Suppose instead you built a Holo Simulator (120 PP; maintenance 1 BC; improves morale by 20%; in the same tech level as Supercomputer). If you don't shuffle people around you get 11 RP (rounded up from 10.8), 11 PP (rounded up from 10.8), 14 food (rounded down from 14.4) and 14 BC (rounded down from 14.4) - and a 20 percent increase in the basic tax paid by the colonists, an extra 2 BC in this case; in addition you're now producing a surplus of 2 food, worth 1 BC per turn. If you're short of cash you may prefer the Holo Simulator to the Supercomputer.

Instead of taking the extra income from the surplus food after building the Holo Simulator, you could move one of the farmers into another job, as 5 farmers will now produce the 12 food this colony needs. Suppose you move the ex-farmer into research. Now you get 4 x 3 x 1.2 = 14 RP, 11 PP, 12 food and 1 BC extra (2 BC minus the Holo Simulator's maintenance). The only thing the Holo Simulator does not do is to produce a flat-rate 10 RP even if none of your colonists are working as researchers.

Of course if your Empire is Creative you can have both the Supercomputer and the Holo Simulator. If you don't shuffle people around after building the Holo Simulator you get: 3 x ((2+3) x 1.2) = 18 RP (morale is applied after building, planetary, and racial bonuses to each worker but before flat building bonuses); 11 PP; 14 food; 14 BC - 3 BC (maintenance) + 1 BC (surplus food) = 12 BC, so the combined package costs you no money at all. And if the Creative Empire is short of cash, it should build the Holo Simulator first.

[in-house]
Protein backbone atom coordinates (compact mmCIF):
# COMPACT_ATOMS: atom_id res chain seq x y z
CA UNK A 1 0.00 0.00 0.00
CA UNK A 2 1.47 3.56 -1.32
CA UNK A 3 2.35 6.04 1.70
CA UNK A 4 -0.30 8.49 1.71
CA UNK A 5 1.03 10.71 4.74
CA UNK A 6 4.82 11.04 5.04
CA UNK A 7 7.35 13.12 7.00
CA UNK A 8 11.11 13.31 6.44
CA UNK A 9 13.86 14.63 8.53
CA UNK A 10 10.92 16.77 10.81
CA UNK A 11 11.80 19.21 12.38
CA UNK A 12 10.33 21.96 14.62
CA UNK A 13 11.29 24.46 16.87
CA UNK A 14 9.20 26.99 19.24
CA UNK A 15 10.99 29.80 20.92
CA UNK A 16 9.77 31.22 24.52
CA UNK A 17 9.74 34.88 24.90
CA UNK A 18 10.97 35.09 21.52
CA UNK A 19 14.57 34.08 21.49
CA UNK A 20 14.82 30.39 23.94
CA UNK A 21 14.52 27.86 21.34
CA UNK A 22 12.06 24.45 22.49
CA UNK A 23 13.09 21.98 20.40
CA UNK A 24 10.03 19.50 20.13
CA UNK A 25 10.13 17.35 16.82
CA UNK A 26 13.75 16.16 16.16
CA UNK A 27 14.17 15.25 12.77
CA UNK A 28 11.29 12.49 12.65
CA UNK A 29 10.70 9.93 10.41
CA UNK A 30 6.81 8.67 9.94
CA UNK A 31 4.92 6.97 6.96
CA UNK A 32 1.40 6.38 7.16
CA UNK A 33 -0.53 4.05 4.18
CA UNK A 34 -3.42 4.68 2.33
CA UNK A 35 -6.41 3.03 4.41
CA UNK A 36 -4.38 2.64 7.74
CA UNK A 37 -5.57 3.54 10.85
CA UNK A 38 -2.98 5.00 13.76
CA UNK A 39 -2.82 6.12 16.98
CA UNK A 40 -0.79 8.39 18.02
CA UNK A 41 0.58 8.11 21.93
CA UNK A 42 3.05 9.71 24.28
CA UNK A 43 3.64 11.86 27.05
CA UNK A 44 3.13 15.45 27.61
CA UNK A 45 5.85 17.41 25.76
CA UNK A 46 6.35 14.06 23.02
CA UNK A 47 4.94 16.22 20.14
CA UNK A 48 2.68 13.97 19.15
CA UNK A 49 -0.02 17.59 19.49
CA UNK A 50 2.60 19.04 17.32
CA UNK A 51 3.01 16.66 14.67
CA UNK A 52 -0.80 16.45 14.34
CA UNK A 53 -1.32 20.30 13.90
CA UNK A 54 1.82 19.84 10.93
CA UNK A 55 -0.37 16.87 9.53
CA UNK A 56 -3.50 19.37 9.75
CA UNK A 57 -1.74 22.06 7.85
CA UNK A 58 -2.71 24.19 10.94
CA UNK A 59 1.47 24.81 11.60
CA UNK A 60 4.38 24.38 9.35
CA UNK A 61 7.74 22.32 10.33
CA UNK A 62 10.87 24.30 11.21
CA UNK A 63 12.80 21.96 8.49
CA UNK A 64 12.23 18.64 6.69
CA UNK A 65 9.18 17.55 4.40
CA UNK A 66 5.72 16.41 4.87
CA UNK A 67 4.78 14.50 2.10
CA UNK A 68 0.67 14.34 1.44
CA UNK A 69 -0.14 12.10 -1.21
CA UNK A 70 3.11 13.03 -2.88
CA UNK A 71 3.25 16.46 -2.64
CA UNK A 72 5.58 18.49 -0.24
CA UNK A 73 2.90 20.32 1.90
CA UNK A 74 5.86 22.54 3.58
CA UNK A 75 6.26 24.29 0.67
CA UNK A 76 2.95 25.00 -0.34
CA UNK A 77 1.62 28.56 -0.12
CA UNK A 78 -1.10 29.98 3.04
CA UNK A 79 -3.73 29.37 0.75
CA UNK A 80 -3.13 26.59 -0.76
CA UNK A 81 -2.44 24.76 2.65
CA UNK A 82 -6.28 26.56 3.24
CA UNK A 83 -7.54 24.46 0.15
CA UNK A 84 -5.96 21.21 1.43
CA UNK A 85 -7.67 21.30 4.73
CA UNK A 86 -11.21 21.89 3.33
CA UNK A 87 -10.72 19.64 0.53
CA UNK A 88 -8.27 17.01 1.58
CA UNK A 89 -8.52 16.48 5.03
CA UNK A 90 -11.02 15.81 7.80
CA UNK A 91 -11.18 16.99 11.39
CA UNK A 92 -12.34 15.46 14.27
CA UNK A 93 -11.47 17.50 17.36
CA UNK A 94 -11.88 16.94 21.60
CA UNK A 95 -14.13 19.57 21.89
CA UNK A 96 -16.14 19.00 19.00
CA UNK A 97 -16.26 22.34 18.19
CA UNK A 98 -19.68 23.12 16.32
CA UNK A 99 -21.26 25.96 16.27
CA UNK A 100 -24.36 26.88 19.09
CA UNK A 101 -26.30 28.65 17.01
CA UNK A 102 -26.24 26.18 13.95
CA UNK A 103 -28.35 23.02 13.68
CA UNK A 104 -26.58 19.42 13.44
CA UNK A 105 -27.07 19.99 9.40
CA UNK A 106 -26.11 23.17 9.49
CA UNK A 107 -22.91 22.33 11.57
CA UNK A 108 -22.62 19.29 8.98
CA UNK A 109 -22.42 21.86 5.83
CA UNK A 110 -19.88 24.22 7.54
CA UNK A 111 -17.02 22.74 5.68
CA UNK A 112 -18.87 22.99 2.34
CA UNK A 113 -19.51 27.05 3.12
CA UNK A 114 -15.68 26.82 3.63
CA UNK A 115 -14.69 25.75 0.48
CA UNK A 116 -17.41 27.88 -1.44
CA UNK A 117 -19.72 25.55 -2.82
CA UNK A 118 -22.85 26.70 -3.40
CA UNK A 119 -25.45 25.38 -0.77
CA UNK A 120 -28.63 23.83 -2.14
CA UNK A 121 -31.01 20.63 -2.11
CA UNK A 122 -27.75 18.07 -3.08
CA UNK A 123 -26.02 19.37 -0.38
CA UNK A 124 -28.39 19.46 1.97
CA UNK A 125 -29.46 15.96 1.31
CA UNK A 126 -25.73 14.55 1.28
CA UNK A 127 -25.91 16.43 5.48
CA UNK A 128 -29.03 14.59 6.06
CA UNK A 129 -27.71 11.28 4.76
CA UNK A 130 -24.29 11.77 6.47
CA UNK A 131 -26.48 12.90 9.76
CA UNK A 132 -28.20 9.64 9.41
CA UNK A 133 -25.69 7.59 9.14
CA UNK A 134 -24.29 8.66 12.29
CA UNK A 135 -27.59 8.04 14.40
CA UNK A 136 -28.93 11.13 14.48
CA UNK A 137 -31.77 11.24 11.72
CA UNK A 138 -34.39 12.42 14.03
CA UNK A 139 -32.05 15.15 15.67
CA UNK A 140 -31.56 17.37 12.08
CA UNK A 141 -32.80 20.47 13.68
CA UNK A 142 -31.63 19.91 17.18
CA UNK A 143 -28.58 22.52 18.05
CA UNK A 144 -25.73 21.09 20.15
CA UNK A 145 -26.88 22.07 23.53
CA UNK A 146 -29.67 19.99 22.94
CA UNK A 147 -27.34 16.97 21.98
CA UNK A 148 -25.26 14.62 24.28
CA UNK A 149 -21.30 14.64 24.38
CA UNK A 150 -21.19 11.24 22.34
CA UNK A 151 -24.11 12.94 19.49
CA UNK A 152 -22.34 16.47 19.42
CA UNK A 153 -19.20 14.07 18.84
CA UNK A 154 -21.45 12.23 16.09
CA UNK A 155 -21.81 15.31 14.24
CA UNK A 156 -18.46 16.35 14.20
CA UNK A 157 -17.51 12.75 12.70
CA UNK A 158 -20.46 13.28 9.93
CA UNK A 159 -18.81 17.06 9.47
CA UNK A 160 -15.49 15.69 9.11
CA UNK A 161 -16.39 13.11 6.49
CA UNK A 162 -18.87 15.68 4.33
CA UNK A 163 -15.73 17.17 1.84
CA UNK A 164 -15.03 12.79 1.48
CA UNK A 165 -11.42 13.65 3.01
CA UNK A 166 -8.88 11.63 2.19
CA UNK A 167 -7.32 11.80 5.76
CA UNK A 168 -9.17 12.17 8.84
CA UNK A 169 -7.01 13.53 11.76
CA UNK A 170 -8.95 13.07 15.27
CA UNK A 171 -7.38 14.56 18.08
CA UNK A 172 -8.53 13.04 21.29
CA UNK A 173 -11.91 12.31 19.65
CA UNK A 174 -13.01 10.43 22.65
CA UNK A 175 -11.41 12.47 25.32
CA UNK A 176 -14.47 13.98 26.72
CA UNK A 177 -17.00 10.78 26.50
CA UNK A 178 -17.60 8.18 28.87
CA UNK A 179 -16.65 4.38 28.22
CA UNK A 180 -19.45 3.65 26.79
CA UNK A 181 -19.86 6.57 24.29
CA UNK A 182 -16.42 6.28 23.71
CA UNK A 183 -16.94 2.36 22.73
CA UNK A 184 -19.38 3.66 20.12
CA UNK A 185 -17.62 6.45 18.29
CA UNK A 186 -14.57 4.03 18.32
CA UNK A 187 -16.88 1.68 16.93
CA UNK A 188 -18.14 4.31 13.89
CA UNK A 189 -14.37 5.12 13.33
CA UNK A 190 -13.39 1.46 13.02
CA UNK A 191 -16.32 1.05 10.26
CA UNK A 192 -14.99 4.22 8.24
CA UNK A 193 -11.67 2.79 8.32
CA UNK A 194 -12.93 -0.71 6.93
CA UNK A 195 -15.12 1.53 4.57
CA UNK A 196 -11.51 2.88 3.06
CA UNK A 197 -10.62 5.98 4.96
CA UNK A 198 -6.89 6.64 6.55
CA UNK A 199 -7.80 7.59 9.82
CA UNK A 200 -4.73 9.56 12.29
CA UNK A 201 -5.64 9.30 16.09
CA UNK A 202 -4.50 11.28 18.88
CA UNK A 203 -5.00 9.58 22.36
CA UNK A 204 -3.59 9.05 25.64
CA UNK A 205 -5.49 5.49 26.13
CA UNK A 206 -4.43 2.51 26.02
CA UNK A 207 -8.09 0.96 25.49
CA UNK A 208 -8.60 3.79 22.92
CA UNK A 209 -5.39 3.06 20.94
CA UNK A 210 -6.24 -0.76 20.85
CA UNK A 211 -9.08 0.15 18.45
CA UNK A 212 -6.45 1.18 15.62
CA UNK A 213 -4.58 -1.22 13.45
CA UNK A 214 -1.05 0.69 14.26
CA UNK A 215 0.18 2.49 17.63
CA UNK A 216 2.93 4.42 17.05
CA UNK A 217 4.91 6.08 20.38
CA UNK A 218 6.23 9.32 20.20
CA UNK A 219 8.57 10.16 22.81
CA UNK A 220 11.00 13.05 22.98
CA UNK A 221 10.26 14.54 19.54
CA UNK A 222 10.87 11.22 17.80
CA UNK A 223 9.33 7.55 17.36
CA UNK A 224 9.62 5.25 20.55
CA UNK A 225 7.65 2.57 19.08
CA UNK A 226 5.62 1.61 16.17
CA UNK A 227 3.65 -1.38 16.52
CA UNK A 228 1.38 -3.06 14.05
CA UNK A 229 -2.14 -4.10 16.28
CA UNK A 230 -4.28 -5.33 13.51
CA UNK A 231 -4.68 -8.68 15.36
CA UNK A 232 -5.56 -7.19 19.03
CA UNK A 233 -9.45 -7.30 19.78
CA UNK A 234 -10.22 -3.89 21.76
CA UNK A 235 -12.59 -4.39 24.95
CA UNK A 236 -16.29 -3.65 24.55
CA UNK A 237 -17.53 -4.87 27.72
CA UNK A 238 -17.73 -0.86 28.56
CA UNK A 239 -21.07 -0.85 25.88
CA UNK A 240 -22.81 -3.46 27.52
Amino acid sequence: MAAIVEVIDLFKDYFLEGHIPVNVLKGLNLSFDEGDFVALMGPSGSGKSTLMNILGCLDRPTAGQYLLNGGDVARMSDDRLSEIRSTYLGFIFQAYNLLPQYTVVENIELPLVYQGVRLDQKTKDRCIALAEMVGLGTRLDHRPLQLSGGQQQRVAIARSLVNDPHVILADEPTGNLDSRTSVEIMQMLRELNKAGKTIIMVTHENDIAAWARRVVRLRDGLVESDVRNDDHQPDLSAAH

Example of 20% morale penalty[edit]

This example also ignores the effects of industrial and research buildings in order to focus on the difference made by a morale penalty.

Suppose that:

  • Your empire is Feudal or Dictatorship, so colonies with no Barracks have a 20% morale penalty;
  • One of your colonies has 3 scientists, 3 workers and 6 farmers (as above), with no buildings except a Marine Barracks.
  • Your empire has no morale-boosting "achievements" (technologies that give benefits without the need to build anything).
  • Then a saboteur from another empire destroys the Barracks.

Before the sabotage: your scientists produced 3 x 3 = 9 RP, your workers produced 3 x 3 = 9 PP and your farmers produced 6 x 2 = 12 food; and your 12 colonists produced 12 BC in money

After the sabotage all outputs are reduced to 80% of their previous levels: 7 RP (rounded down from 7.2), 7 PP (rounded down from 7.2), 10 food (rounded up from 9.6) and 10 BC (rounded up from 9.6).

Worse still, your colony is no longer feeding itself. You may well have to move 2 scientists into farming, and the other one into industry to rebuild the Marine Barracks as fast as possible. After the reshuffle you get no RP, 10 PP (4 x 3 x 80% = 9.6; rounded up), 13 food (8 x 2 x 80%= 12.8; rounded up) and therefore 11 BC income ((12 x 80%) + 0.5 BC for the 1 surplus food + 1 BC because you're not paying maintenance for the Barracks = 11.1; rounded down).

This situation lasts for the 6 turns it will take to build another Marine Barracks (60 PP), unless you pay cash to have it built faster.